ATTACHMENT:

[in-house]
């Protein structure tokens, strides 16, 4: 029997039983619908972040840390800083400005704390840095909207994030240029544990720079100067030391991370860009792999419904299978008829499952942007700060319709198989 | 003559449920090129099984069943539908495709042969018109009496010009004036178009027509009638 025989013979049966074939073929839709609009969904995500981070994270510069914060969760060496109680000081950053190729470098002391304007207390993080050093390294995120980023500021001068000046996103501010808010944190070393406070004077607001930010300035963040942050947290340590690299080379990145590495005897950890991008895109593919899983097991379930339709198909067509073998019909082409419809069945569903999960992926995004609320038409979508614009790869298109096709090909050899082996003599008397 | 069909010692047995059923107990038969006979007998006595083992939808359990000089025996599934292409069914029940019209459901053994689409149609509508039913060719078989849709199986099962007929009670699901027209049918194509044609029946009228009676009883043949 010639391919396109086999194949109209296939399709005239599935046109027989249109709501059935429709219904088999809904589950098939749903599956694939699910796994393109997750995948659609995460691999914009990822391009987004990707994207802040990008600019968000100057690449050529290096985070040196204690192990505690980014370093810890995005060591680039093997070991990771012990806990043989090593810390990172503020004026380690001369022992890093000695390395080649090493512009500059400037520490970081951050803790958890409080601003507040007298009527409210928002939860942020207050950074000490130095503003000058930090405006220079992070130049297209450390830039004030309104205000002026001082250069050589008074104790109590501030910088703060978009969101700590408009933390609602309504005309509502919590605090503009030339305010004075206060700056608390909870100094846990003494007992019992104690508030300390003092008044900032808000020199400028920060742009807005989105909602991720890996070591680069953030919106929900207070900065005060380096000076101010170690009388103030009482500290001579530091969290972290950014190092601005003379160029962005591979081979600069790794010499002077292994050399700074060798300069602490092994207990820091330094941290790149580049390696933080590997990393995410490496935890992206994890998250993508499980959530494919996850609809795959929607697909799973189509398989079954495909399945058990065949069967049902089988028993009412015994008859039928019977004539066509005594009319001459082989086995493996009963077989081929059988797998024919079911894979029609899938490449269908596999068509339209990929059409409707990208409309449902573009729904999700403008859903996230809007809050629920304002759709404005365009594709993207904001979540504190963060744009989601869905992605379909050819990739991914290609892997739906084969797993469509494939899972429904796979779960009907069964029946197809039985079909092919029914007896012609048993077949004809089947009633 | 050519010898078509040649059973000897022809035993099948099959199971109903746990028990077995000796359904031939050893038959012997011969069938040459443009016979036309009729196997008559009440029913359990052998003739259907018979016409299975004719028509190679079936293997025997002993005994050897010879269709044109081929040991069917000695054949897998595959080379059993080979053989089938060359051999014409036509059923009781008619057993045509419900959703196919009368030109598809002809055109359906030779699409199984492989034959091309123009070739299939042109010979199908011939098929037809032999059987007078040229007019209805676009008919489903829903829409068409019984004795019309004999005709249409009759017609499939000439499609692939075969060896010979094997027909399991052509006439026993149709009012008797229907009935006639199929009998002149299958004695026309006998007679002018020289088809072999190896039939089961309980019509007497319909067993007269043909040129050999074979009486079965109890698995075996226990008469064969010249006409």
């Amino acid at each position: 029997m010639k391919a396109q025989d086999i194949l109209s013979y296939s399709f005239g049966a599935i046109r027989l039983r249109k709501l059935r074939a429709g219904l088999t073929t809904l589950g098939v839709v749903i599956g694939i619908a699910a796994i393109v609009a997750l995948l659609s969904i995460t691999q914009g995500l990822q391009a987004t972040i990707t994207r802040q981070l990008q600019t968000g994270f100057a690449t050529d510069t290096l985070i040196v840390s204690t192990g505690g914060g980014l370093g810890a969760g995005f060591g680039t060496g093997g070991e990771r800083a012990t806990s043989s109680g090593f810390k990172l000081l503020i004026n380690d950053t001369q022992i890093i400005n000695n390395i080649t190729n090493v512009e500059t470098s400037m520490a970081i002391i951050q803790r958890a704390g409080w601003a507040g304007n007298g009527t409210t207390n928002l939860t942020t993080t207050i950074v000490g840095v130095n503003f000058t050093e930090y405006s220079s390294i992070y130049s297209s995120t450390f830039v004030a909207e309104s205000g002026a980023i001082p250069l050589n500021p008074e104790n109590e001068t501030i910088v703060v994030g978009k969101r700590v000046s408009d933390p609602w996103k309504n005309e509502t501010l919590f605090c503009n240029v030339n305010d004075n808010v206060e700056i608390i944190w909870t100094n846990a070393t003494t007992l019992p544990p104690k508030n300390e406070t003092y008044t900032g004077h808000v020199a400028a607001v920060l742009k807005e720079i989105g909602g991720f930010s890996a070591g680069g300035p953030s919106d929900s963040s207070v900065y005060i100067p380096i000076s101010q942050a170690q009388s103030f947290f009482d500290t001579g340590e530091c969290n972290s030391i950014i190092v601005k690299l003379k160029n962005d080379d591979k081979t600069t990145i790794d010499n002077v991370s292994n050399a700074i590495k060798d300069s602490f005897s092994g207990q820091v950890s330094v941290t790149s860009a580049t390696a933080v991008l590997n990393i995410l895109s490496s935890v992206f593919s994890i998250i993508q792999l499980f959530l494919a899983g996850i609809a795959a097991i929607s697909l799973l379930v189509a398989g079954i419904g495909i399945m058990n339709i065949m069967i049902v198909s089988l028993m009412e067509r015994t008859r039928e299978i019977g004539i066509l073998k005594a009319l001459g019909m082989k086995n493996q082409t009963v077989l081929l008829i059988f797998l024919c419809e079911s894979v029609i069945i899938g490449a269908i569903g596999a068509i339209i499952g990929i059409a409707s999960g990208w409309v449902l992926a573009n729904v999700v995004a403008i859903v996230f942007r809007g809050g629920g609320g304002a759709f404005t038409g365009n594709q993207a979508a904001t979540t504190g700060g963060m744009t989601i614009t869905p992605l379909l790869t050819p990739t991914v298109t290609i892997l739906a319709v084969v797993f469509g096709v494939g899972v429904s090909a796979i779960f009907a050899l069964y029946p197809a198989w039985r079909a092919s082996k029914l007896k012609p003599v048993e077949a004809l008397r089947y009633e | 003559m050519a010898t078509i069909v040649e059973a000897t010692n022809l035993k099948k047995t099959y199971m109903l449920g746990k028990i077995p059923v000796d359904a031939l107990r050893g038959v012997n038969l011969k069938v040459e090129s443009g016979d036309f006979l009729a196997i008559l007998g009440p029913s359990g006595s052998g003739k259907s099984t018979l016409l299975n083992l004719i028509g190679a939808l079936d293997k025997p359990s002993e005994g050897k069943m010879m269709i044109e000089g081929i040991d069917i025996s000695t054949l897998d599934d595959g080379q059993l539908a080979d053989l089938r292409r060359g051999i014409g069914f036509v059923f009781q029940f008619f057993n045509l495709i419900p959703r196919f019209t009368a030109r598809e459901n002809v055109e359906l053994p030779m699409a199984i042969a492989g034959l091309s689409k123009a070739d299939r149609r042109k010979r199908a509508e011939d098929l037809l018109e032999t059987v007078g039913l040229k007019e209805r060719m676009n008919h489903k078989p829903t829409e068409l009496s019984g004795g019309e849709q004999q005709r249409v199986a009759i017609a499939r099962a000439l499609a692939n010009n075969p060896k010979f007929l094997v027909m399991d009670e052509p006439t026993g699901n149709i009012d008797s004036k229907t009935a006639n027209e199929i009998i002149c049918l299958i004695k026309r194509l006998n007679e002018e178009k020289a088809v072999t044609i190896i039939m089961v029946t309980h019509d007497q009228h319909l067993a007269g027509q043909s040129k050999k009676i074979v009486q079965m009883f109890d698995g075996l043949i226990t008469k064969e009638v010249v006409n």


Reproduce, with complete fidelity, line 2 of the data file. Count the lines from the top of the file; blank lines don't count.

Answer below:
């Protein structure tokens, strides 16, 4: 029997039983619908972040840390800083400005704390840095909207994030240029544990720079100067030391991370860009792999419904299978008829499952942007700060319709198989 | 003559449920090129099984069943539908495709042969018109009496010009004036178009027509009638 025989013979049966074939073929839709609009969904995500981070994270510069914060969760060496109680000081950053190729470098002391304007207390993080050093390294995120980023500021001068000046996103501010808010944190070393406070004077607001930010300035963040942050947290340590690299080379990145590495005897950890991008895109593919899983097991379930339709198909067509073998019909082409419809069945569903999960992926995004609320038409979508614009790869298109096709090909050899082996003599008397 | 069909010692047995059923107990038969006979007998006595083992939808359990000089025996599934292409069914029940019209459901053994689409149609509508039913060719078989849709199986099962007929009670699901027209049918194509044609029946009228009676009883043949 010639391919396109086999194949109209296939399709005239599935046109027989249109709501059935429709219904088999809904589950098939749903599956694939699910796994393109997750995948659609995460691999914009990822391009987004990707994207802040990008600019968000100057690449050529290096985070040196204690192990505690980014370093810890995005060591680039093997070991990771012990806990043989090593810390990172503020004026380690001369022992890093000695390395080649090493512009500059400037520490970081951050803790958890409080601003507040007298009527409210928002939860942020207050950074000490130095503003000058930090405006220079992070130049297209450390830039004030309104205000002026001082250069050589008074104790109590501030910088703060978009969101700590408009933390609602309504005309509502919590605090503009030339305010004075206060700056608390909870100094846990003494007992019992104690508030300390003092008044900032808000020199400028920060742009807005989105909602991720890996070591680069953030919106929900207070900065005060380096000076101010170690009388103030009482500290001579530091969290972290950014190092601005003379160029962005591979081979600069790794010499002077292994050399700074060798300069602490092994207990820091330094941290790149580049390696933080590997990393995410490496935890992206994890998250993508499980959530494919996850609809795959929607697909799973189509398989079954495909399945058990065949069967049902089988028993009412015994008859039928019977004539066509005594009319001459082989086995493996009963077989081929059988797998024919079911894979029609899938490449269908596999068509339209990929059409409707990208409309449902573009729904999700403008859903996230809007809050629920304002759709404005365009594709993207904001979540504190963060744009989601869905992605379909050819990739991914290609892997739906084969797993469509494939899972429904796979779960009907069964029946197809039985079909092919029914007896012609048993077949004809089947009633 | 050519010898078509040649059973000897022809035993099948099959199971109903746990028990077995000796359904031939050893038959012997011969069938040459443009016979036309009729196997008559009440029913359990052998003739259907018979016409299975004719028509190679079936293997025997002993005994050897010879269709044109081929040991069917000695054949897998595959080379059993080979053989089938060359051999014409036509059923009781008619057993045509419900959703196919009368030109598809002809055109359906030779699409199984492989034959091309123009070739299939042109010979199908011939098929037809032999059987007078040229007019209805676009008919489903829903829409068409019984004795019309004999005709249409009759017609499939000439499609692939075969060896010979094997027909399991052509006439026993149709009012008797229907009935006639199929009998002149299958004695026309006998007679002018020289088809072999190896039939089961309980019509007497319909067993007269043909040129050999074979009486079965109890698995075996226990008469064969010249006409």